ESP32 - LoRa - OLED Module

Get the most out of your (heltec/ttgo/aliexpress) ESP32 LoRa OLED development board

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This project aims to revel the hidden secrets of this ESP32 WiFi Lora module. Not much details have surfaced yet about this board. Consider this as a forum to ask questions and get answers...

I have attached my current sample code to send and receive. It makes use of the Arduino LoRa Library by Sandeep Mistry and displays RSSI and SNR of the received data. 

The latest version (v1.80) of RadioHead RF95 Library also works now without additional tweaks! Prior versions failed to compile (missing atomic.h).

Since these modules don't have a tcxo, there is a slight frequency mismatch. RadioHeads 'frequencyError()' tells me, the relative offset between my modules to be roughly approx. 1.5kHz.  


good news: 868MHz (EU) / 915MHz (US) Version now avaliable on Aliexpress


There's a nice case created by Aleksei Golikov / lexgol for the heltec Wifi LoRa 32 board:

Just download the files and have it printed yourself.


updated LoRa client, showing current frequencyError() in the top right corner. RSSI and SNR in the top left corner.

JPEG Image - 1.54 MB - 10/23/2017 at 12:18



Waterfall Display showing sender and receiver with exact matching frequencies. Modulation: 15.6kHz Bandwidth, 4/8 Coding Rate, Spreading Factor 512 on 433MHz ISM Band

JPEG Image - 220.78 kB - 10/23/2017 at 11:12



lora sender and receiver - receiver showing rssi and snr

JPEG Image - 1.79 MB - 10/18/2017 at 14:16



Example LoRa sender sketch. RF modem configured for long range transmission on 434.5MHz

x-arduino - 2.63 kB - 10/18/2017 at 14:04



Example LoRa receiver sketch showing received packets, RSSI and SNR on integrated OLED

x-arduino - 3.08 kB - 10/18/2017 at 14:03


  • Module Testing & Some Useful Links

    reg.swensen4 days ago 0 comments

    Range Testing 

    Transmitter at my desk

    Testing the TTGO Modules

    I spent a couple of hours this morning gathering some data from my two TTGO ESP32-LoRa radios to try to determine the best settings to use to get reliable communications in weak signal conditions. For the purposes of these tests I needed a relatively poor signal path so I wouldn't have to walk too far to run out of signal. To this end I placed the module programmed as the transmitter on my desk right next to my computer. My desk is located in a cubicle on the second floor of a brick building so it is surrounded on 3 sides by the (mostly) steel cubicle walls in addition to the usual clutter of steel and brick. The remaining side (south facing) is next to a window that looks down the longest sidewalk on campus. 

    Signal Path 1
    1500ft path with no solid obstructions
    Signal Path 2
    Shorter path with significant obstructions

    Signal Paths

    I chose two signal paths for evaluation. The first is straight down the sidewalk outside my window 1500ft (457m) to the entrance of the performing arts center. Along this path there are no buildings that stand directly in the way however there are quite a few trees. The path has buildings on either side that are likely to provide for some multipath reflections. The second signal path is a more difficult one in terms of RF penetration. The far point of that path is about 750ft (228m) to the northwest of my office. Signals traversing this path must pass through the wall of my cubicle as well as that of two adjacent cubicles. In addition the signal travels through the brick wall of my building and passes through the corner of a nearby building on the way. This path has less multipath opportunities but greater signal attenuation than the first path. To make the observations I walked both paths while watching the received packets on the OLED screen of my second TTGO module.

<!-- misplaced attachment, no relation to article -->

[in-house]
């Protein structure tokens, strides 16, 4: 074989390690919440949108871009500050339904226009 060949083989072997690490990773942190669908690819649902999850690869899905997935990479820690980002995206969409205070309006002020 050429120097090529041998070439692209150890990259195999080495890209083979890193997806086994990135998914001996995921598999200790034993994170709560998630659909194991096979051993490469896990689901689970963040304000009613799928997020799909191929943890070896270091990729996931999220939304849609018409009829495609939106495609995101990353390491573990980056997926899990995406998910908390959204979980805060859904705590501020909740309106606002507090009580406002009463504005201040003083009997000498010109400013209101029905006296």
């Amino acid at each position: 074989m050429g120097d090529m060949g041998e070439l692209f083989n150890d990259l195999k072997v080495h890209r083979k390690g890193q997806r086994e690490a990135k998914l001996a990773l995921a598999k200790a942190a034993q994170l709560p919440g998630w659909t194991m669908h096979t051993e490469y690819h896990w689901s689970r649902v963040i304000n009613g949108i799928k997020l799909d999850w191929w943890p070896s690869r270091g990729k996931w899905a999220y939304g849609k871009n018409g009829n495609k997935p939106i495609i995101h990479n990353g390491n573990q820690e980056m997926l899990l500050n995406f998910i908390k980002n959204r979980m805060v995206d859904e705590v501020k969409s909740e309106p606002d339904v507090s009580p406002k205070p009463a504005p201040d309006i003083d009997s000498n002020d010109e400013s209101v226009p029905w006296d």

Test Settings

    For all of the tests the transmitter was set to a center frequency of 433.000mHz with the transmitter power level of 20dBm. Neither figure was verified as I don't have the test gear to do so. The bandwidth setting of the LoRa modulator was set to 125kHz and forward error correction was set at 8/4 for all tests. The antennas used were the 'coil spring' antennas supplied with the modules. Packets consisted of my Amateur Radio callsign followed by a space, a # character, and a sequential number. They varied in length from 8 to 11 characters. I varied the LoRa spreading factor from 7 to 11 and took readings of RSSI and reported SNR from the receiver at the far end of each path. The receive antenna was held at about 1 meter off the ground and oriented vertically to match the transmitter antenna. The data are shown below:

    Spreading factorRSSI (path 1)SNR (path 1)RSSI (path 2)SNR (Path 2)
    7 (128 chips/bit)-114 dBm13.25 dB-111 dBm14.5 dB
    8 (256 chips/bit)-109 dBm14.0 dB-113 dBm14.25 dB
    9 (512 chips/bit)-105 dBm15.5 dB-107 dBm16.25 dB
    10 (1024 chips/bit)-106 dBm16.5 dB-105 dBm16.75 dB
    11 (2048 chips/bit)-103 dBm17.75 dB-102 dBm17.25 dB
    RTL-SDR display of transmitted signal
    Signal as displayed by RTL-SDR (sf = 11, BW = 125Khz)


    While the reported signal levels and SNR figures all appeared to improve as I increased the spreading factor, I didn't see the amount of improvement that I might have been led to expect from reading Semtech's marketing literature. I also noticed that contrary to what one might intuitively expect, as the spreading factor was increased the reliability of packet receipt while moving (walking) went down considerably. By the time I got to sf = 11 there were practically no packets being received while moving but reception would resume immediately when I stopped and held the receiver still. I believe that this may have been the result of multipath distortion since it affected path 1 more than path 2 and was worse adjacent to buildings beside the path. The most reliable packet reception while moving was at sf = 7. In fact this was the only...

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  • RadioHead library v1.81 update

    data11/15/2017 at 19:43 0 comments

    New RadioHead library v1.81 available.

    LoRa relevant updates: 

    - slow data rate for predefined ModemConfig with Sf 4096 enabled

    - AGC for all modes enabled

    Download from

    1.81 2017-11-15 RH_CC110, moved setPaTable() from protected to public.
    RH_RF95 modem config Bw125Cr48Sf4096 altered to enable slow daat rate in register 26 as suggested by Dieter Kneffel. Added support for nRF52 compatible Arm chips such as as Adafruit BLE Feather board, with a patch from Mike Bell.
    Fixed a problem where rev 1.80 broke Adafruit M0 LoRa support by declaring bitOrder variable always as a unsigned char. Reported by Guilherme Jardim.
    In RH_RF95, all modes now have AGC enabled, as suggested by Dieter Kneffel.

  • Bluetooth

    data10/25/2017 at 21:03 0 comments